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William Langland

William Langland

In this chapter, Steiner theorizes the various ways in which L imagines laws, lawful bodies, and legal frameworks in PPl. At the heart of his work is the idea that “law is a language-making machine” (127). Steiner begins by noting that “law” in the middle ages ran through a variety of disciplines now thought to be distinct: theology, ethics, political theory, and aesthetics, inter alia. In reading PPl, therefore, we must be attentive to the variety of intersections and overlaps historically attached to this concept. The most obvious of these, according to Steiner, is the way in which L explores, and at times skewers, the corruption of the legal system in his own time. Lady Mede expresses, for example, how easily money can complicate and even poison everything from clerical power to personal relationships to just rule by the king. In addressing this issue, L downplays the role of legal bodies such as parliaments; he does not offer us a mirror for princes, concerning himself instead with the individual responsibility each person has for choosing the good. Using this observation as a springboard, Steiner then interrogates how L’s understanding of salvation is necessarily caught up in legal concepts and metaphors. The poet, she argues, asks people to imagine themselves as legal entities who can sue or be sued, enter into contracts, and pay back debts. Turning to concepts like inheritance and mainprise, Steiner shows how inextricably L links such legal ideas with Christians’ “inheritance” of the kingdom of heaven. These observations return Steiner to an explication of how wonderfully elastic legal metaphors are when placed in L’s hands. In B.11.129-136, for example, the dreamer imagines baptism as “a contract of unfreedom between a lord and a churl” (128). This image shocks the reader into faith, tying together spiritual fears about the soul and salvation with earthly fears about villeinage and legal bondage. According to Steiner, however, L’s exploration of the law is not limited to such grimness; he imagines a variety of exceptions, feeling out the limits of medieval legal frameworks, most especially in cases where canon and common law rubbed up against each other. Steiner, in laying out this variety of modes of engagement, showcases how deftly L handles this series of interrelated frameworks—their abuttals, controversies, and stakes. (CP)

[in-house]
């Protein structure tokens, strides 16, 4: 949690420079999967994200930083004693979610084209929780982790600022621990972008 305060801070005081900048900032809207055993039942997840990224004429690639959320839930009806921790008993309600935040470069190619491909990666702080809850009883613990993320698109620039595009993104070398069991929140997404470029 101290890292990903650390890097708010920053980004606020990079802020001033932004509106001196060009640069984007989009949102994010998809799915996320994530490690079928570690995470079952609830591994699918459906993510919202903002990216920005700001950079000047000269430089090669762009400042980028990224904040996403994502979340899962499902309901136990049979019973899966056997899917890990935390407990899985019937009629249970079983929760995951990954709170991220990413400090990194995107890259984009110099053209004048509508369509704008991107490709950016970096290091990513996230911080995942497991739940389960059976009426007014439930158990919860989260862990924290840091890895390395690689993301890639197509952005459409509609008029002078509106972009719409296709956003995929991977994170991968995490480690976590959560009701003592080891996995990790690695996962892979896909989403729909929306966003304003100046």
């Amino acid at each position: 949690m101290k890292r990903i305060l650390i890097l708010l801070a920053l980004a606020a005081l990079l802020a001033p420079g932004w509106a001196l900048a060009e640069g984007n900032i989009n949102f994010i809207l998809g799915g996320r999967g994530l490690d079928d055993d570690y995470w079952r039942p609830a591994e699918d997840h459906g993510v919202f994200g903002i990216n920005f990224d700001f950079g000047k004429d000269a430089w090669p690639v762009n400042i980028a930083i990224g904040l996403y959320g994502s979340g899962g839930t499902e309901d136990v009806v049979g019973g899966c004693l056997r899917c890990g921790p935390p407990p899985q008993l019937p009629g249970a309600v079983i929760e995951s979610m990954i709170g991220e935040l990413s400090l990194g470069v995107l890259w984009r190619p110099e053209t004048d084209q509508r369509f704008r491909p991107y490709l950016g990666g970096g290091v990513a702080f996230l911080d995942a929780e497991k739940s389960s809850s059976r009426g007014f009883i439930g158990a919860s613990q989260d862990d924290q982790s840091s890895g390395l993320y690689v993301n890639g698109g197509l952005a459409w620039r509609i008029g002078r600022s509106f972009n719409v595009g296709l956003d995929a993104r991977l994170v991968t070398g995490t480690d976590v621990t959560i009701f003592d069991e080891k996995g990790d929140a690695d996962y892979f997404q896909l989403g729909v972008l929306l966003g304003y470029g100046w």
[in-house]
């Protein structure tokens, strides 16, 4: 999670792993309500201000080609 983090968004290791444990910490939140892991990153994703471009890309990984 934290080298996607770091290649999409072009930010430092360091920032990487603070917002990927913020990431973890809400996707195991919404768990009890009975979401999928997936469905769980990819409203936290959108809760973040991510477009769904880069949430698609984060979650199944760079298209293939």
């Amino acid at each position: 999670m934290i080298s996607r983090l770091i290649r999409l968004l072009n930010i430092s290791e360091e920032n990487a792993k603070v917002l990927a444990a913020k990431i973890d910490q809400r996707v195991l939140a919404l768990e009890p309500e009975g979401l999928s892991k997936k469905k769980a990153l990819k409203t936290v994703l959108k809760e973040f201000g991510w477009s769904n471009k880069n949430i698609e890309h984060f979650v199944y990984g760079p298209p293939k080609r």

The Cambridge Companion to Medieval English Law and Literature, ed. by Candace Barrington and Sebastian Sobecki (Cambridge: Cambridge University Press, 2019), pp. 121–34


Steiner, Emily